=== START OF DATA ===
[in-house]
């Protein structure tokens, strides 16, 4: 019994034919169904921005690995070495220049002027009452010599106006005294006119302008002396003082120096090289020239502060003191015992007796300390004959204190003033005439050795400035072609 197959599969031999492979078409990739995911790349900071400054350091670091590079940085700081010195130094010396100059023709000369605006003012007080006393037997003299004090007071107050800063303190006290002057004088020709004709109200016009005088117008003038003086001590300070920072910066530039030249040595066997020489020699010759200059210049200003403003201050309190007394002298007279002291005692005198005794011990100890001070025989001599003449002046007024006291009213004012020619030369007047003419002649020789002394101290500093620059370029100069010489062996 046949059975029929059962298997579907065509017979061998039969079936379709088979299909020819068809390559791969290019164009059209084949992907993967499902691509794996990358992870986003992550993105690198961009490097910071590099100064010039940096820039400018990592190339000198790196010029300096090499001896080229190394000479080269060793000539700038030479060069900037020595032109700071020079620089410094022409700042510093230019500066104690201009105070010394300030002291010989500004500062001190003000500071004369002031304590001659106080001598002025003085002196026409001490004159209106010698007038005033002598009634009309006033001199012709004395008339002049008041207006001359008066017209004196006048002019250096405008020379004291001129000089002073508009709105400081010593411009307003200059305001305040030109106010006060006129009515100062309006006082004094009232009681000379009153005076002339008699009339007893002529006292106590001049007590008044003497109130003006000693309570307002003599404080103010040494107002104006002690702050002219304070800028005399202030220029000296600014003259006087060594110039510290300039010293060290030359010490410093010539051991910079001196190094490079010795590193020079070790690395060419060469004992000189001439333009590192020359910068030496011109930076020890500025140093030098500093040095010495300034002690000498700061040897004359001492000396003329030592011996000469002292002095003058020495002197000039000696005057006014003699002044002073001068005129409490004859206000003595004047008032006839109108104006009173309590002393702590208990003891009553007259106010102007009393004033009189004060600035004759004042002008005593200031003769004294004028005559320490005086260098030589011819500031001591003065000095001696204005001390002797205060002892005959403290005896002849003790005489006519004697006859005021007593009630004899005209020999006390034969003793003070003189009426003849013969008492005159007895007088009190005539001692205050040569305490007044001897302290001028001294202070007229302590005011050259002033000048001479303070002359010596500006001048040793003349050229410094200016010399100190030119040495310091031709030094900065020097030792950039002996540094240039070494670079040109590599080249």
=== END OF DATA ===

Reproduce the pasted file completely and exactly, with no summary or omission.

[in-house]
């Protein structure tokens, strides 16, 4: 019994034919169904921005690995070495220049002027009452010599106006005294006119302008002396003082120096090289020239502060003191015992007796300390004959204190003033005439050795400035072609 197959599969031999492979078409990739995911790349900071400054350091670091590079940085700081010195130094010396100059023709000369605006003012007080006393037997003299004090007071107050800063303190006290002057004088020709004709109200016009005088117008003038003086001590300070920072910066530039030249040595066997020489020699010759200059210049200003403003201050309190007394002298007279002291005692005198005794011990100890001070025989001599003449002046007024006291009213004012020619030369007047003419002649020789002394101290500093620059370029100069010489062996 046949059975029929059962298997579907065509017979061998039969079936379709088979299909020819068809390559791969290019164009059209084949992907993967499902691509794996990358992870986003992550993105690198961009490097910071590099100064010039940096820039400018990592190339000198790196010029300096090499001896080229190394000479080269060793000539700038030479060069900037020595032109700071020079620089410094022409700042510093230019500066104690201009105070010394300030002291010989500004500062001190003000500071004369002031304590001659106080001598002025003085002196026409001490004159209106010698007038005033002598009634009309006033001199012709004395008339002049008041207006001359008066017209004196006048002019250096405008020379004291001129000089002073508009709105400081010593411009307003200059305001305040030109106010006060006129009515100062309006006082004094009232009681000379009153005076002339008699009339007893002529006292106590001049007590008044003497109130003006000693309570307002003599404080103010040494107002104006002690702050002219304070800028005399202030220029000296600014003259006087060594110039510290300039010293060290030359010490410093010539051991910079001196190094490079010795590193020079070790690395060419060469004992000189001439333009590192020359910068030496011109930076020890500025140093030098500093040095010495300034002690000498700061040897004359001492000396003329030592011996000469002292002095003058020495002197000039000696005057006014003699002044002073001068005129409490004859206000003595004047008032006839109108104006009173309590002393702590208990003891009553007259106010102007009393004033009189004060600035004759004042002008005593200031003769004294004028005559320490005086260098030589011819500031001591003065000095001696204005001390002797205060002892005959403290005896002849003790005489006519004697006859005021007593009630004899005209020999006390034969003793003070003189009426003849013969008492005159007895007088009190005539001692205050040569305490007044001897302290001028001294202070007229302590005011050259002033000048001479303070002359010596500006001048040793003349050229410094200016010399100190030119040495310091031709030094900065020097030792950039002996540094240039070494670079040109590599080249």